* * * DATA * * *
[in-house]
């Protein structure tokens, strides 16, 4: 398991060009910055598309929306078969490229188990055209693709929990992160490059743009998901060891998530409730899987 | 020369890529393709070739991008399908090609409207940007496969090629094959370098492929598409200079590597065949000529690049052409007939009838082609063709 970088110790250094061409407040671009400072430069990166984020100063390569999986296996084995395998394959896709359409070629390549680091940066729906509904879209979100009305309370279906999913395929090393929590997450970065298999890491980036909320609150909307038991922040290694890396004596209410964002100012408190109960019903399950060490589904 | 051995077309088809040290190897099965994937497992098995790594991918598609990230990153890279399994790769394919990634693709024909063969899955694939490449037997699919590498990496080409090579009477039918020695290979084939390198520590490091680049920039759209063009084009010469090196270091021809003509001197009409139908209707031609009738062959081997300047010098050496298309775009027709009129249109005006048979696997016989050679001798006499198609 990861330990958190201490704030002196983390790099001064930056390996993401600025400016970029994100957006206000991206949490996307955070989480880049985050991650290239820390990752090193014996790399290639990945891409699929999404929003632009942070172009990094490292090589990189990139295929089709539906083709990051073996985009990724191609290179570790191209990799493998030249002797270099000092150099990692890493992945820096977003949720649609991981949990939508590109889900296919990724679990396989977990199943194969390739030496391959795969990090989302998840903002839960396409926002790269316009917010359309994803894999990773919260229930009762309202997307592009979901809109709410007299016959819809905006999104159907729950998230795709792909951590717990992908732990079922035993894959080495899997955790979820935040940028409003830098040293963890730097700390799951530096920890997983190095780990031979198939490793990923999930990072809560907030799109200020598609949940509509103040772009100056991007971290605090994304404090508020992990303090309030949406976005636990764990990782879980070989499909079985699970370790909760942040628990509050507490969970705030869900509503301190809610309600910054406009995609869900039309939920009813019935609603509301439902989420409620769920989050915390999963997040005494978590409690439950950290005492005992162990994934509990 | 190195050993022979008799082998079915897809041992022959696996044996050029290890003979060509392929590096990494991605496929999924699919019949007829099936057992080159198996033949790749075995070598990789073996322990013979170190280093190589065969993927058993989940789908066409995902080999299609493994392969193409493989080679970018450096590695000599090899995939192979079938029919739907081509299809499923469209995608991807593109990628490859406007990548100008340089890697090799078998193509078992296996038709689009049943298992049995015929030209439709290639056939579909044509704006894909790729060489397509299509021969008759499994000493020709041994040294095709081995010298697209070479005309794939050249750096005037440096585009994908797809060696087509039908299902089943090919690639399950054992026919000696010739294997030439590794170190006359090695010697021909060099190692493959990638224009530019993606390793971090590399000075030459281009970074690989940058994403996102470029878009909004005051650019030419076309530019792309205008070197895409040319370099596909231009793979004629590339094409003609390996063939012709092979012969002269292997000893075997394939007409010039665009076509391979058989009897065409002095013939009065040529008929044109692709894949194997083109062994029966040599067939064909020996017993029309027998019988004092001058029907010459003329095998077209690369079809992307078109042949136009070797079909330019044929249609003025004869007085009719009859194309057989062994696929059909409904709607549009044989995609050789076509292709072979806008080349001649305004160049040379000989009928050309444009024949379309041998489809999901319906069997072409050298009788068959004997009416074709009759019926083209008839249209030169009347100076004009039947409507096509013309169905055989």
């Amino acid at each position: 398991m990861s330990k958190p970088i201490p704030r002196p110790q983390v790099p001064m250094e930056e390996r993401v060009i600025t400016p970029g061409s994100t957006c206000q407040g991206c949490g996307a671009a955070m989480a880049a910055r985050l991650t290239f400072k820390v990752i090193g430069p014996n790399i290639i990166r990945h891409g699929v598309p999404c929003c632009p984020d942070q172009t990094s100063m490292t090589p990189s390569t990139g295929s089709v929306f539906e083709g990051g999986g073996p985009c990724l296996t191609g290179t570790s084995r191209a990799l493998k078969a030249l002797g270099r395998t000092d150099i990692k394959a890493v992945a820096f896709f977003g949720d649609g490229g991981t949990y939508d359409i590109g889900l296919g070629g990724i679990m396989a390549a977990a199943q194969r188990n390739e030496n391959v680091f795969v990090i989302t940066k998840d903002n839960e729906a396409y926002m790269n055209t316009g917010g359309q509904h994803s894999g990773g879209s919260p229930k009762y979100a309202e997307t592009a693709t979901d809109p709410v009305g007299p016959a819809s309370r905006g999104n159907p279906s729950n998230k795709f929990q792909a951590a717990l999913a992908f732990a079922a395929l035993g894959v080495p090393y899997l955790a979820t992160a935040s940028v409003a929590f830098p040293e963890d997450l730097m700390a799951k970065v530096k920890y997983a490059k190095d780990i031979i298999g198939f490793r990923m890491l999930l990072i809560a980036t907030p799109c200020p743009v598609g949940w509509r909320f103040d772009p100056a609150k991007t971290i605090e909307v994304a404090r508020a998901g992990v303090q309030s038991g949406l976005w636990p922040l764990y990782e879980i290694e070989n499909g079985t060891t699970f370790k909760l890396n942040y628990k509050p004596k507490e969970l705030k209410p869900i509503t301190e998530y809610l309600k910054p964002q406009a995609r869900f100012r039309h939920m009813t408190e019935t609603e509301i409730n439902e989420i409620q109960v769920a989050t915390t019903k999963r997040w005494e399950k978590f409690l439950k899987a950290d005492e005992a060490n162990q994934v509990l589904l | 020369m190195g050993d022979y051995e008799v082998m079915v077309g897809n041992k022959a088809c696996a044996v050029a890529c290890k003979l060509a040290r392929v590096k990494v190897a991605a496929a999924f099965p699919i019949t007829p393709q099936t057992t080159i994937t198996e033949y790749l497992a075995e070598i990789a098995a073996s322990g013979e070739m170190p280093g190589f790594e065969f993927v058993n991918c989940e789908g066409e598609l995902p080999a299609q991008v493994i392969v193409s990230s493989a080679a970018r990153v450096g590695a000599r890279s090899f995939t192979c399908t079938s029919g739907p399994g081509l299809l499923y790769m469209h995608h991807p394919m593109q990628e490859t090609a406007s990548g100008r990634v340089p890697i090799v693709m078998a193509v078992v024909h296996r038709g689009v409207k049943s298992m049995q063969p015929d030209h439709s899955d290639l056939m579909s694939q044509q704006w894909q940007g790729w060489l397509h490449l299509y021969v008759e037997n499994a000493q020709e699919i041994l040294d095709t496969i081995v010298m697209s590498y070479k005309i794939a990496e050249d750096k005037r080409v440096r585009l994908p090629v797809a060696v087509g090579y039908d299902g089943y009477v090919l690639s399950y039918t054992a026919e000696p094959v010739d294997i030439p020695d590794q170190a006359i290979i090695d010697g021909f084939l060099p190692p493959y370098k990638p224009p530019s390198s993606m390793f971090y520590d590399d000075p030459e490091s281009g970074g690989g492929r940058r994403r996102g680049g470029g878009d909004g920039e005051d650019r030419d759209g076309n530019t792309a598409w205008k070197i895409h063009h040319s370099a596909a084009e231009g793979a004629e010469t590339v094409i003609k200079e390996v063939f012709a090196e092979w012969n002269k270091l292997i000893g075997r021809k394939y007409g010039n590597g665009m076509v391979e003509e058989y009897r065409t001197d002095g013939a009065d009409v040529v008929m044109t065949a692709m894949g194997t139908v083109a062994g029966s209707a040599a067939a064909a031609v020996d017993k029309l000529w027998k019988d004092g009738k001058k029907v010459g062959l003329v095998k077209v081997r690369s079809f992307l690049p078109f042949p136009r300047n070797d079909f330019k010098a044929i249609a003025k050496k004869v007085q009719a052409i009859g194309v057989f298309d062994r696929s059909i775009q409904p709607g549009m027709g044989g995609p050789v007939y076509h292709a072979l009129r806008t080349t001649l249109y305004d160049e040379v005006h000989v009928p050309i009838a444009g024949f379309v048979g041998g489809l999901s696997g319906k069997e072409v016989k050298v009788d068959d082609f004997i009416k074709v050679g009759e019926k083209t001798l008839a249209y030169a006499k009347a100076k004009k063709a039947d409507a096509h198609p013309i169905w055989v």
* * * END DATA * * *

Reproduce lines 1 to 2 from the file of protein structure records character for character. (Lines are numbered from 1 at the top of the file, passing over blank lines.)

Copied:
[in-house]
């Protein structure tokens, strides 16, 4: 398991060009910055598309929306078969490229188990055209693709929990992160490059743009998901060891998530409730899987 | 020369890529393709070739991008399908090609409207940007496969090629094959370098492929598409200079590597065949000529690049052409007939009838082609063709 970088110790250094061409407040671009400072430069990166984020100063390569999986296996084995395998394959896709359409070629390549680091940066729906509904879209979100009305309370279906999913395929090393929590997450970065298999890491980036909320609150909307038991922040290694890396004596209410964002100012408190109960019903399950060490589904 | 051995077309088809040290190897099965994937497992098995790594991918598609990230990153890279399994790769394919990634693709024909063969899955694939490449037997699919590498990496080409090579009477039918020695290979084939390198520590490091680049920039759209063009084009010469090196270091021809003509001197009409139908209707031609009738062959081997300047010098050496298309775009027709009129249109005006048979696997016989050679001798006499198609 990861330990958190201490704030002196983390790099001064930056390996993401600025400016970029994100957006206000991206949490996307955070989480880049985050991650290239820390990752090193014996790399290639990945891409699929999404929003632009942070172009990094490292090589990189990139295929089709539906083709990051073996985009990724191609290179570790191209990799493998030249002797270099000092150099990692890493992945820096977003949720649609991981949990939508590109889900296919990724679990396989977990199943194969390739030496391959795969990090989302998840903002839960396409926002790269316009917010359309994803894999990773919260229930009762309202997307592009979901809109709410007299016959819809905006999104159907729950998230795709792909951590717990992908732990079922035993894959080495899997955790979820935040940028409003830098040293963890730097700390799951530096920890997983190095780990031979198939490793990923999930990072809560907030799109200020598609949940509509103040772009100056991007971290605090994304404090508020992990303090309030949406976005636990764990990782879980070989499909079985699970370790909760942040628990509050507490969970705030869900509503301190809610309600910054406009995609869900039309939920009813019935609603509301439902989420409620769920989050915390999963997040005494978590409690439950950290005492005992162990994934509990 | 190195050993022979008799082998079915897809041992022959696996044996050029290890003979060509392929590096990494991605496929999924699919019949007829099936057992080159198996033949790749075995070598990789073996322990013979170190280093190589065969993927058993989940789908066409995902080999299609493994392969193409493989080679970018450096590695000599090899995939192979079938029919739907081509299809499923469209995608991807593109990628490859406007990548100008340089890697090799078998193509078992296996038709689009049943298992049995015929030209439709290639056939579909044509704006894909790729060489397509299509021969008759499994000493020709041994040294095709081995010298697209070479005309794939050249750096005037440096585009994908797809060696087509039908299902089943090919690639399950054992026919000696010739294997030439590794170190006359090695010697021909060099190692493959990638224009530019993606390793971090590399000075030459281009970074690989940058994403996102470029878009909004005051650019030419076309530019792309205008070197895409040319370099596909231009793979004629590339094409003609390996063939012709092979012969002269292997000893075997394939007409010039665009076509391979058989009897065409002095013939009065040529008929044109692709894949194997083109062994029966040599067939064909020996017993029309027998019988004092001058029907010459003329095998077209690369079809992307078109042949136009070797079909330019044929249609003025004869007085009719009859194309057989062994696929059909409904709607549009044989995609050789076509292709072979806008080349001649305004160049040379000989009928050309444009024949379309041998489809999901319906069997072409050298009788068959004997009416074709009759019926083209008839249209030169009347100076004009039947409507096509013309169905055989």